Frida's Footsteps Logo

Day 4: Did You Know? The History Behind The Magic.

By Jess

Down Syndrome is named after Dr John Langdon Down. He identified the characteristics of the syndrome in 1866. We wish his name had been Dr Sunshine.

The history behind the magic. A long article, but informative and shows just how far we have come in terms of language (thankfully!), but also that John Langdon Down had some great ideas to support and integrate, rather than segregate and hide away, people with Down Syndrome and that they would benefit from early intervention type support - hurrah! I hope to post much more about the benefits of 'early intervention' in future posts.

He also appears to have been an active supporter of Women’s Rights. What a forward thinking chap he was.

Some key sections from the linked article:

In the Royal Earlswood Asylum, and later in Normansfield, he set up training systems based on physical exercise, sensory stimulation, and role-playing in such social activities as shopping. this involved training and encouraging a team of carers who would now be classified as play therapists, occupational therapists, speech therapists and specialist teachers. None of these groups had yet emerged as distinct professions He recognised that social exclusion and the loneliness of limited social contact were major problems...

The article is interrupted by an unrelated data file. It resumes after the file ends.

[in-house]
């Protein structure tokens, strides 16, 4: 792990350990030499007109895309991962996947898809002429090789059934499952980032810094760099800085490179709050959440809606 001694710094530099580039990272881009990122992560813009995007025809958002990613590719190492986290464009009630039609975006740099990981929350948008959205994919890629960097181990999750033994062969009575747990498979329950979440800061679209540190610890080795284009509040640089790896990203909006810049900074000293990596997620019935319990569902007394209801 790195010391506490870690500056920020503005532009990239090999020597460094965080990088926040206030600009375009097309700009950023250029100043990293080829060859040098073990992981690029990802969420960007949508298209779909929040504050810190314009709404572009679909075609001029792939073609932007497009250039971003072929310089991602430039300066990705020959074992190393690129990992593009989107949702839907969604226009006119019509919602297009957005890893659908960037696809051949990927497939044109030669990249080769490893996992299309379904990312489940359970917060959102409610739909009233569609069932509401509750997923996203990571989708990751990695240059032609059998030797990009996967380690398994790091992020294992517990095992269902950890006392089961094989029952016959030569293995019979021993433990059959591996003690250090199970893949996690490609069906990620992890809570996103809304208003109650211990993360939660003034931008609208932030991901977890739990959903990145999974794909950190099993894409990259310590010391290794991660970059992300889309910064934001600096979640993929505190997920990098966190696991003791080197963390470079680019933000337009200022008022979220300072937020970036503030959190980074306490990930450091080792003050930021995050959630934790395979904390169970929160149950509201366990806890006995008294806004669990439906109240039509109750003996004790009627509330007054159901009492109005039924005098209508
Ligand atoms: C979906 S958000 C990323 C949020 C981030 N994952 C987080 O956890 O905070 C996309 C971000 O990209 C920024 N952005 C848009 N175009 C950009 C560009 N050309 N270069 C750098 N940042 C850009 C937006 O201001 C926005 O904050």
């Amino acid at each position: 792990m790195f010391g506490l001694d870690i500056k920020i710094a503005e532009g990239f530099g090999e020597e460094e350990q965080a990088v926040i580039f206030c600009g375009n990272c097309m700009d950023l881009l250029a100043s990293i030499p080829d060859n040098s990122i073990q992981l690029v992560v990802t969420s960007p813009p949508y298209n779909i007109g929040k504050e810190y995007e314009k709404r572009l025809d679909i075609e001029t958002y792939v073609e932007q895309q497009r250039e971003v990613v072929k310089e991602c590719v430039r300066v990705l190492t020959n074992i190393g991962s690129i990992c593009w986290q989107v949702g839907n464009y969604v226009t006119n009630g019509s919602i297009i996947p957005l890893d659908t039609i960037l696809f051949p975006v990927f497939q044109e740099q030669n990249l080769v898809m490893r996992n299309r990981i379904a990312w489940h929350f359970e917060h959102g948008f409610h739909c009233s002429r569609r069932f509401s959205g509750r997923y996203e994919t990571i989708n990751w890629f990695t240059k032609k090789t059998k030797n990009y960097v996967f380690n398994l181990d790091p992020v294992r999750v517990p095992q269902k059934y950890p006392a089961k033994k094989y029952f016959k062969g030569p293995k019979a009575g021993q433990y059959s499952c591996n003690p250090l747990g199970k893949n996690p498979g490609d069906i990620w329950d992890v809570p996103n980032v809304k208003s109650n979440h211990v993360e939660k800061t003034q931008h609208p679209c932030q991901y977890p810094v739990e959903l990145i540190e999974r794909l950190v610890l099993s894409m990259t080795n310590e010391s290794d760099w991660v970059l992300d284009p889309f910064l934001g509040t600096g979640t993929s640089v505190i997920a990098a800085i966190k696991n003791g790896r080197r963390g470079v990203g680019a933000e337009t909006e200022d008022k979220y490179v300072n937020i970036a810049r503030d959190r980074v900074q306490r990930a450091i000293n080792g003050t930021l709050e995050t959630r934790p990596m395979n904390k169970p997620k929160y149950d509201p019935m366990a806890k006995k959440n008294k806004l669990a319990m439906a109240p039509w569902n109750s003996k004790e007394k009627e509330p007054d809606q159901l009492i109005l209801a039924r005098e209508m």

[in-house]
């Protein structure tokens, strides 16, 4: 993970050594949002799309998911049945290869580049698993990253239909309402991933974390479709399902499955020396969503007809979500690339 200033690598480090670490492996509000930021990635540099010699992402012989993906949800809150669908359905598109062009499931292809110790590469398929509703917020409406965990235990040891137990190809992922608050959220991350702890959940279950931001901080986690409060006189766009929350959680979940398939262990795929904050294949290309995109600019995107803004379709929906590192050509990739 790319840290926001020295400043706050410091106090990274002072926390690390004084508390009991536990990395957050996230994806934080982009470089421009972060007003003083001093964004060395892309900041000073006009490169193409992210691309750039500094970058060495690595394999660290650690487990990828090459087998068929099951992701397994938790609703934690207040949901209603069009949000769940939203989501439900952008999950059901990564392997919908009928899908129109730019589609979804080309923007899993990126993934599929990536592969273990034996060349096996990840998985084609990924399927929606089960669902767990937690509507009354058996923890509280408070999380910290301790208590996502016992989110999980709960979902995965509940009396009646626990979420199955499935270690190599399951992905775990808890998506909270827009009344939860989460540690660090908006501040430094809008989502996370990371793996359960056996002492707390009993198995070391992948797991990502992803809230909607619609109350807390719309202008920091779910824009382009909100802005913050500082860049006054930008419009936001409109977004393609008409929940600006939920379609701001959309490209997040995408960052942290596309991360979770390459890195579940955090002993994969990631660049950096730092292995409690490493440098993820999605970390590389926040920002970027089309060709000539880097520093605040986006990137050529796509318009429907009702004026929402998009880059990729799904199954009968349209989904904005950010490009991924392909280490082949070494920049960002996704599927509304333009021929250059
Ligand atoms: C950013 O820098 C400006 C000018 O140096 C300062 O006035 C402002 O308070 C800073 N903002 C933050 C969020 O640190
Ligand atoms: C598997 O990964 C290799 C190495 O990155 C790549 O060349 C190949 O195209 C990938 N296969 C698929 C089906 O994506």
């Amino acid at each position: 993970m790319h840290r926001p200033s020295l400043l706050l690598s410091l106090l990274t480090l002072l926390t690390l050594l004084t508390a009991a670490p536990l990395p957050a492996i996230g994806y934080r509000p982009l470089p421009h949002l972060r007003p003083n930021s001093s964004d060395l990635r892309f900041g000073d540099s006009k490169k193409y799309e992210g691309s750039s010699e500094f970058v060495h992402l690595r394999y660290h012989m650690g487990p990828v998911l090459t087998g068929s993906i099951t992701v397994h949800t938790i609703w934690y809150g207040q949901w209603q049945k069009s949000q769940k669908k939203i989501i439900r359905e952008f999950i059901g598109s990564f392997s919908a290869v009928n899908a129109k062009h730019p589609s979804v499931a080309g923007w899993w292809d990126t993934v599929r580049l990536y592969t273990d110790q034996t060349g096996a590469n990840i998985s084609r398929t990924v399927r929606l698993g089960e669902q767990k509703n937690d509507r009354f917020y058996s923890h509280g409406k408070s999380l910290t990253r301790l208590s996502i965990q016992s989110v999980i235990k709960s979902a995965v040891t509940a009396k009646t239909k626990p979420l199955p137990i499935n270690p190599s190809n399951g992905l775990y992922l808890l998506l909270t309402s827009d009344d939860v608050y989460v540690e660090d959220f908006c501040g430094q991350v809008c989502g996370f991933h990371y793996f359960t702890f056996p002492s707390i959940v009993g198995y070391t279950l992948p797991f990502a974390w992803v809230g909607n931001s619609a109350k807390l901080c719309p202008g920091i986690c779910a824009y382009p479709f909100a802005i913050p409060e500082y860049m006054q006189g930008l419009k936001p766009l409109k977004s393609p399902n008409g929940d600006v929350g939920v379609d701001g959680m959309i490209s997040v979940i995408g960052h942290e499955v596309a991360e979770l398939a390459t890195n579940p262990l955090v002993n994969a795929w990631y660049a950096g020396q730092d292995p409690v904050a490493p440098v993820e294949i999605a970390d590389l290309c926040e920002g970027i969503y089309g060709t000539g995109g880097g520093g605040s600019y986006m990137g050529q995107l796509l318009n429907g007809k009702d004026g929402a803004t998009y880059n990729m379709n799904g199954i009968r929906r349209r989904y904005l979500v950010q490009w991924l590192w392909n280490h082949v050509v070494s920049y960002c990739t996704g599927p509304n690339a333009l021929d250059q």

He hoped that many could later be integrated in useful activity at home... (OK this might sound patronising now, but in the context of the time, this is the right idea!) In the conditions of the time, the social attitudes, the transport problems, and the overall lack of services his ideas were practical and innovatory. In particular, although his own Normansfield centre was orientated towards the upper classed, he laid great emphasis on the importance of the provision of services for lower income families...

Aside from his contribution to medicine he was in advance of his time in being prepared to accept the advancement of women in medicine, the law and the church. His Harley Street consulting rooms were used for fundraising for the Suffragette movement.

For a brief history of how society has treated people with Learning Disabilities in this country and how it feels to be an adult with a Learning Disability now, I urge you to read ‘Made Possible' a collection of fantastic essays written by people with a Learning Disability and supported and edited by the wonderful Saba Salman. I am sure I will refer to this book time and time again. It is essential reading.